Last week in a move that rightly infuriated the lefty blogosphere, Senate Majority Leader Harry Reid (D-Nev.) showed himself an unusually craven backstabber. His victim: a fellow Democrat, Oregon Sen. Ron Wyden.
Since March, Wyden had stalled the confirmation of a Bush appointee to the Interior Department. The Denver Post nailed the appointee, ex-Colorado parks director Lyle Laverty, for his “penchant for personal perks,” like buying a riding horse with $5,000 in public funds and selling it to a relative at cost.
While Wyden was in Portland for the Oct. 26 birth of his twins, Reid took advantage of Wyden’s absence and allowed Laverty’s confirmation to proceed, the AP reported.
Since Wyden’s office is constrained from speaking frankly, we will. The only way Reid could’ve sunk lower was by stealing the babies’ pacifiers.
Reid’s move undercut Wyden’s probe of Interior Department corruptions. Wyden was investigating damage wrought by Julie MacDonald, Laverty’s predecessor as head of fish, wildlife and parks. MacDonald was given to rewriting scientists’ reports on endangered species, including the marbled murrelet, a rare seabird that nests in old-growth Oregon forests.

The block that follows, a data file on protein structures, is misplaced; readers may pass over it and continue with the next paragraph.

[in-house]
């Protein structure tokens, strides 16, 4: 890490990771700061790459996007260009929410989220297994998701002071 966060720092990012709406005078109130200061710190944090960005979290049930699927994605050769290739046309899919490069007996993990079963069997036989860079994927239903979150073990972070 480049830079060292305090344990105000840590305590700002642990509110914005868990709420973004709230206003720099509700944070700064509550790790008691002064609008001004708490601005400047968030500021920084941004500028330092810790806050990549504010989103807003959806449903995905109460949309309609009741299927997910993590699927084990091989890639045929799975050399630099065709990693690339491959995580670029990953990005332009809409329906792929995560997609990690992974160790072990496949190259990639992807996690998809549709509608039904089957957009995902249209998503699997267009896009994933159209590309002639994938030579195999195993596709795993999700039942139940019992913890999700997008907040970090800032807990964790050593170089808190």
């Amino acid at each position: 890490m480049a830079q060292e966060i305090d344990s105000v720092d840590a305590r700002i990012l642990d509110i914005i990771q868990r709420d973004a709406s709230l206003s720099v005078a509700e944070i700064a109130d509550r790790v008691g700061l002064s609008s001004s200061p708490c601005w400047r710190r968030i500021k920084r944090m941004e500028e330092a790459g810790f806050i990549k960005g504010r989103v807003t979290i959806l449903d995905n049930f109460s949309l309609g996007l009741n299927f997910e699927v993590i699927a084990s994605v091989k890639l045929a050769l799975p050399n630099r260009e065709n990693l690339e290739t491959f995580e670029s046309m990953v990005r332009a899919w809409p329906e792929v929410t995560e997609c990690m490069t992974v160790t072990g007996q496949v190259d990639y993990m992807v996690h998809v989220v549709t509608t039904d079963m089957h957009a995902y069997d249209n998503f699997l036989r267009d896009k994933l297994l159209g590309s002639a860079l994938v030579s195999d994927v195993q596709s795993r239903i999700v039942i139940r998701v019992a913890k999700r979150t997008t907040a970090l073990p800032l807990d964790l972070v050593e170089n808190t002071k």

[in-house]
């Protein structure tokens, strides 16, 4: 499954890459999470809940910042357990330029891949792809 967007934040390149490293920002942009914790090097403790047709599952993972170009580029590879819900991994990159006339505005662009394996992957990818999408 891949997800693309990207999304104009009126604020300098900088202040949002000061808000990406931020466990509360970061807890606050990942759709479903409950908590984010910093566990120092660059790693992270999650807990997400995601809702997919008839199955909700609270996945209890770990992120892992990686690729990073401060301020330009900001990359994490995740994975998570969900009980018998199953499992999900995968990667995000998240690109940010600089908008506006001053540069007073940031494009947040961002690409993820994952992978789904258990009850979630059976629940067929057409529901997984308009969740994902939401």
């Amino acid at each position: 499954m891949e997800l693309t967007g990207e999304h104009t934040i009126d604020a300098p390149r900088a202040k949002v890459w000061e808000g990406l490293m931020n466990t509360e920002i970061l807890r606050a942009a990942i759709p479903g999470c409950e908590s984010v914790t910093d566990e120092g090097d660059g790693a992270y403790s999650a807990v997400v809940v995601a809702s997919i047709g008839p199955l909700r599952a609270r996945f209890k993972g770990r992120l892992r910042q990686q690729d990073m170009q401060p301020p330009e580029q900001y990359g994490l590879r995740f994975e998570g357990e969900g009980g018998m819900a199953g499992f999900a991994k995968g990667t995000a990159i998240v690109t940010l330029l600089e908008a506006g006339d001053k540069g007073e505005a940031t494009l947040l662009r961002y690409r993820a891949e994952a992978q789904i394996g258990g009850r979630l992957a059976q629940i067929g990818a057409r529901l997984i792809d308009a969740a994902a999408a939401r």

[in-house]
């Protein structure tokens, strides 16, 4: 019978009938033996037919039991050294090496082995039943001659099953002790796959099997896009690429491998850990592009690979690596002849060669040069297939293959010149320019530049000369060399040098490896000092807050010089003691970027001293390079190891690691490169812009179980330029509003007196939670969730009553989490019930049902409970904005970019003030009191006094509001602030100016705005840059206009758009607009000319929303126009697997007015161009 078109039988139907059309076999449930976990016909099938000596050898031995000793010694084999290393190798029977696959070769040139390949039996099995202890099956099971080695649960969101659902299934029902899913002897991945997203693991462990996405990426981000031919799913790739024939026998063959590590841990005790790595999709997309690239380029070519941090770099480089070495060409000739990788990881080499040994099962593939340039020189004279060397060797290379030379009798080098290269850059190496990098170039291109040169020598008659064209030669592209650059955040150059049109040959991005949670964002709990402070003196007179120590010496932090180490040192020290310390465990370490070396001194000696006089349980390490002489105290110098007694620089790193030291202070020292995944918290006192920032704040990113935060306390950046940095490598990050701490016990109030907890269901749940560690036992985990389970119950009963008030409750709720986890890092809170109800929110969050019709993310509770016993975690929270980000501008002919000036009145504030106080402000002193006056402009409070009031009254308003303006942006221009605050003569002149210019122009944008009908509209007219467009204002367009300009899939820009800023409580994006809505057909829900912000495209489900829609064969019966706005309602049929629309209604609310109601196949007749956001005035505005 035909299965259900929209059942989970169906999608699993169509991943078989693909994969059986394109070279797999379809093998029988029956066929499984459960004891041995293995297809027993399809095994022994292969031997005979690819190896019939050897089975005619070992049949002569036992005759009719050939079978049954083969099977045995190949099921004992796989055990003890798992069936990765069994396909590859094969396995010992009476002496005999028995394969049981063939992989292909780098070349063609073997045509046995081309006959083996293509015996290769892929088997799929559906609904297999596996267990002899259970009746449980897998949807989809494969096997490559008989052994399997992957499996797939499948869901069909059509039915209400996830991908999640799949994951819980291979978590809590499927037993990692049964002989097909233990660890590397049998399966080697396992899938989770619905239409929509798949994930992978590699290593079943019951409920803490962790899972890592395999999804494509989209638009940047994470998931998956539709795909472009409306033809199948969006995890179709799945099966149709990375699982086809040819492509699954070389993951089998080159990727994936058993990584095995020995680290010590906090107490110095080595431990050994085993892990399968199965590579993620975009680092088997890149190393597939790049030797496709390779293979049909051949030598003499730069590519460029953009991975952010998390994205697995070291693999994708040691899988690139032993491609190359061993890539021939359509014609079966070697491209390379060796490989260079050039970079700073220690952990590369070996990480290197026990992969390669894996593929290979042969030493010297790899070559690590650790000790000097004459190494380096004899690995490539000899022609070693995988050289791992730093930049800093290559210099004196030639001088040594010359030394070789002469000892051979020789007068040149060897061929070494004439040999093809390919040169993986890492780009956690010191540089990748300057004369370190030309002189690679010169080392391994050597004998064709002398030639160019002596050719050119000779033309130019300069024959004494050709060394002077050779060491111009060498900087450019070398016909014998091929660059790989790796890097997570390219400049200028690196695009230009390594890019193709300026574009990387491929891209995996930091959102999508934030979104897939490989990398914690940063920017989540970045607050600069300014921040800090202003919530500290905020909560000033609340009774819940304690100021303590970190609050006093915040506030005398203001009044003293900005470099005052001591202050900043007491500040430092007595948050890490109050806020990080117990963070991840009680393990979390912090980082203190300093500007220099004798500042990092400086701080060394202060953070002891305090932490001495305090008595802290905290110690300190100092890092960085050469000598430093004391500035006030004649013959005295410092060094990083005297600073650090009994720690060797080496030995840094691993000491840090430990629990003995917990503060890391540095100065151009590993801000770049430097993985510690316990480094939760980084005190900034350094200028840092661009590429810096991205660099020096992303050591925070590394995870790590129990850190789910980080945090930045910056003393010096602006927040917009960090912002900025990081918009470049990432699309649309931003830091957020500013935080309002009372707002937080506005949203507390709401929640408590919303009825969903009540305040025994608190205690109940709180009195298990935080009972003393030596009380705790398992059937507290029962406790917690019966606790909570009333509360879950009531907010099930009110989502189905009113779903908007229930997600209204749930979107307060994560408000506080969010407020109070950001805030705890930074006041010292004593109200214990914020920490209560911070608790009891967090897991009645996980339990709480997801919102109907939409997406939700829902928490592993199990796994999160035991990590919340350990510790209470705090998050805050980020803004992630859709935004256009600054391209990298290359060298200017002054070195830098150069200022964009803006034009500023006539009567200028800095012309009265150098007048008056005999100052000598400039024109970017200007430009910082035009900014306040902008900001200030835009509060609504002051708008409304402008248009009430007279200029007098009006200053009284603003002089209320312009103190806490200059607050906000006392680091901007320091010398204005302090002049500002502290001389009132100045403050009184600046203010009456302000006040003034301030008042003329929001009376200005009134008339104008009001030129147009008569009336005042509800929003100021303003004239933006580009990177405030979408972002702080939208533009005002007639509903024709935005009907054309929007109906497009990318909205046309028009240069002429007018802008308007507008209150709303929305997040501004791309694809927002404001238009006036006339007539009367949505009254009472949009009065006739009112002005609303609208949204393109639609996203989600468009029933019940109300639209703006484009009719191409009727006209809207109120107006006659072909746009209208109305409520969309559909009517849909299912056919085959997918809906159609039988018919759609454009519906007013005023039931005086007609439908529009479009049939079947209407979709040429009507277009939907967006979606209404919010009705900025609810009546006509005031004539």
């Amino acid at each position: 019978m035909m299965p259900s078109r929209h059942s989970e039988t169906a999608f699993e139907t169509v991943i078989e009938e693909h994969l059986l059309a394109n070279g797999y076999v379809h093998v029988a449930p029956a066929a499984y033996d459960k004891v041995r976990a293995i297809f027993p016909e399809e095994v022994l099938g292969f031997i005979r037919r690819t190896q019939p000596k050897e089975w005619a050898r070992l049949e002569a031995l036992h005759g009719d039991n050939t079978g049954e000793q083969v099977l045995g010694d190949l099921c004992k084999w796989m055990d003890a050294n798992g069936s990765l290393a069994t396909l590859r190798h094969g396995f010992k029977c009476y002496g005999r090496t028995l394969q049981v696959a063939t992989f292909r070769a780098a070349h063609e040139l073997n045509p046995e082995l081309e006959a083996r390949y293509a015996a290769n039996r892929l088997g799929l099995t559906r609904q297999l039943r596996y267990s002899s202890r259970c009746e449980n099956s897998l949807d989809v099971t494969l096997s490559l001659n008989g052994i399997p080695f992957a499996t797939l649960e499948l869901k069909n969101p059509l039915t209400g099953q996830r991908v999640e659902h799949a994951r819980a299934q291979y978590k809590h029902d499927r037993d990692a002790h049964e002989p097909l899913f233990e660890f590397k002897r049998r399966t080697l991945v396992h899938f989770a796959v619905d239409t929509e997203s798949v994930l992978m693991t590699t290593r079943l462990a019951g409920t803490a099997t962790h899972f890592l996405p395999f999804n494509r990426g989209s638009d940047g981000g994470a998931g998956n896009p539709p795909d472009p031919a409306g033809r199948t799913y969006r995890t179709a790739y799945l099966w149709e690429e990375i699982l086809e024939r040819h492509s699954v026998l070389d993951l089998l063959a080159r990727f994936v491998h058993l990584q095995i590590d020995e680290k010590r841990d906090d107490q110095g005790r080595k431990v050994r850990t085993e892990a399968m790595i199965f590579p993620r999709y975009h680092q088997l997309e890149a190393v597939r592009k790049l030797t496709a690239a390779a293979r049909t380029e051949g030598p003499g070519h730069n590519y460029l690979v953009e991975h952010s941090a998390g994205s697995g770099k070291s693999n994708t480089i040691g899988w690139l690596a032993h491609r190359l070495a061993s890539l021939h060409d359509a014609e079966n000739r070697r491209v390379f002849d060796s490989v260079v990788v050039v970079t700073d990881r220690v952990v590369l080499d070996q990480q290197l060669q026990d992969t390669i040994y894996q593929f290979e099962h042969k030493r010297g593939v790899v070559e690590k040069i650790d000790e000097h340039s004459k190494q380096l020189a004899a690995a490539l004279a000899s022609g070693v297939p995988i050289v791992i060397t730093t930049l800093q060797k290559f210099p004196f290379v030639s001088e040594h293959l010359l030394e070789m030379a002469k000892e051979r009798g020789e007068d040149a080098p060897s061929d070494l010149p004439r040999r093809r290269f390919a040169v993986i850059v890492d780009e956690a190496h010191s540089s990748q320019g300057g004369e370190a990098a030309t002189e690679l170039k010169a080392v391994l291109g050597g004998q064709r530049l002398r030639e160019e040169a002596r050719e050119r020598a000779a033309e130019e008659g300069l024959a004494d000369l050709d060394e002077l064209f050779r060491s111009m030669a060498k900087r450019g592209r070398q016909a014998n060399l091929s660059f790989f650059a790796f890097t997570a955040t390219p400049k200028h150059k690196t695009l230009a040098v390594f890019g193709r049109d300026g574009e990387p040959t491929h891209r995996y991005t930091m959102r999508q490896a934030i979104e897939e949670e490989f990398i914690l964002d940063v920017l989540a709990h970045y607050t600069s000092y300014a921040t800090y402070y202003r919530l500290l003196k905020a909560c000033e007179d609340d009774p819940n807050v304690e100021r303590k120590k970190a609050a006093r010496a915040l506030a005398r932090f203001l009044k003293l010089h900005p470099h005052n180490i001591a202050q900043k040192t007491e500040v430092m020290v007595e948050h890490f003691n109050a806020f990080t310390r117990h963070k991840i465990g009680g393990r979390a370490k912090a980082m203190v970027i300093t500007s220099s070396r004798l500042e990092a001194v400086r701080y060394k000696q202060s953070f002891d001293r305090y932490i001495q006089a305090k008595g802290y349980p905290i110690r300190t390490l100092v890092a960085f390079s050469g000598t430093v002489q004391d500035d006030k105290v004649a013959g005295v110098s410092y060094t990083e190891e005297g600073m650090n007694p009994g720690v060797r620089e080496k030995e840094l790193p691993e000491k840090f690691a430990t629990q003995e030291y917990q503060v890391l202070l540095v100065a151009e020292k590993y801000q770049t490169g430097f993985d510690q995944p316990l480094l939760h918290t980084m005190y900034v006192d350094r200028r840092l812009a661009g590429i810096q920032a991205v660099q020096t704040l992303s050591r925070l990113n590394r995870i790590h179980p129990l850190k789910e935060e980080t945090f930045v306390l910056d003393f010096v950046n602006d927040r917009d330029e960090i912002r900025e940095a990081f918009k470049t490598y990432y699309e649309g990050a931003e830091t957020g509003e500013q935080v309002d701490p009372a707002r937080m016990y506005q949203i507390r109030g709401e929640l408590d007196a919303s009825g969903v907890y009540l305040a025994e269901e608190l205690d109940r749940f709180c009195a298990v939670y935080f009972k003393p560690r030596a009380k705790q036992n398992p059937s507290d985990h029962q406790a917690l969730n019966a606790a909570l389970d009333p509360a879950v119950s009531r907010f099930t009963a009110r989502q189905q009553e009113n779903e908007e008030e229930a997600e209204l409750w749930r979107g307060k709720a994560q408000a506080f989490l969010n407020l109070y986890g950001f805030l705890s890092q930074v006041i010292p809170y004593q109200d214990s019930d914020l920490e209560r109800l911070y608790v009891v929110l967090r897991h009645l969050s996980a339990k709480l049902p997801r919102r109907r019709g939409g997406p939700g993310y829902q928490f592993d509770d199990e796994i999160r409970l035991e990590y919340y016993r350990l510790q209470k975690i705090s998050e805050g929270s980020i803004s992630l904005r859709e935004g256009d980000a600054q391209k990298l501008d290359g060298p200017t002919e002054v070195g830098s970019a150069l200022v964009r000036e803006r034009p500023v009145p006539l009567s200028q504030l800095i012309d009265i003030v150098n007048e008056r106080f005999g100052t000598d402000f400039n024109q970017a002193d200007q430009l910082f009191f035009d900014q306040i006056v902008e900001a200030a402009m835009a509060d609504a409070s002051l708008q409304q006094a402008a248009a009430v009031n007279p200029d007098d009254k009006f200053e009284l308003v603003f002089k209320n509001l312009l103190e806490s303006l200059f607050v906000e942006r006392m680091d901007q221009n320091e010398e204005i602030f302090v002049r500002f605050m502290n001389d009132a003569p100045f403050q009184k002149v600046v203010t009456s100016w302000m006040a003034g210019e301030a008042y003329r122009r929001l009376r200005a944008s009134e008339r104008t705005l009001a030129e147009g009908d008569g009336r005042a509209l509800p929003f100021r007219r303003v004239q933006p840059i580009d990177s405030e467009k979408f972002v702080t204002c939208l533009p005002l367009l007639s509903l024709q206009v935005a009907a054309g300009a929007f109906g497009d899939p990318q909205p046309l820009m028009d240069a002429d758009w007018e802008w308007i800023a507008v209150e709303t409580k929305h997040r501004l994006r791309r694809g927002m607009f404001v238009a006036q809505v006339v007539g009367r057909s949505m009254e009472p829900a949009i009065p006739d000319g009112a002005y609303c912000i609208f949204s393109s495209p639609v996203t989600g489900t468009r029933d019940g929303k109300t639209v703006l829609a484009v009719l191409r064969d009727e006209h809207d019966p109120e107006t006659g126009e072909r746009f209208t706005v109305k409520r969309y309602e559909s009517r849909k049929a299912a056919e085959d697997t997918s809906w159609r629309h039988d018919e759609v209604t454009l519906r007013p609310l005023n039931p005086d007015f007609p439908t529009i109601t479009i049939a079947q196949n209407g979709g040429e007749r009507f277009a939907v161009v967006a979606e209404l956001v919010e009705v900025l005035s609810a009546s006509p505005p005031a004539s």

“The environmental community has not always gotten along with Sen. Wyden. But in this case he put his neck on the chopping block,” says Steve Pedery of Oregon Wild.
Enviros assume Reid caved because he cut some kind of deal with the administration. He also met on Sept. 11 with the American Recreation Coalition, which lobbied for Laverty. Reid spokesman Jim Manley declined comment.
Wyden’s office isn’t raising a stink. And talking to Wyden’s staff about Reid’s betrayal is “like talking to someone who’s reading a prepared statement with a weapon pointed at them,” as Pedery puts it.
Wyden’s chief of staff, Josh Kardon, says Wyden will keep prying into departmental “corruption.”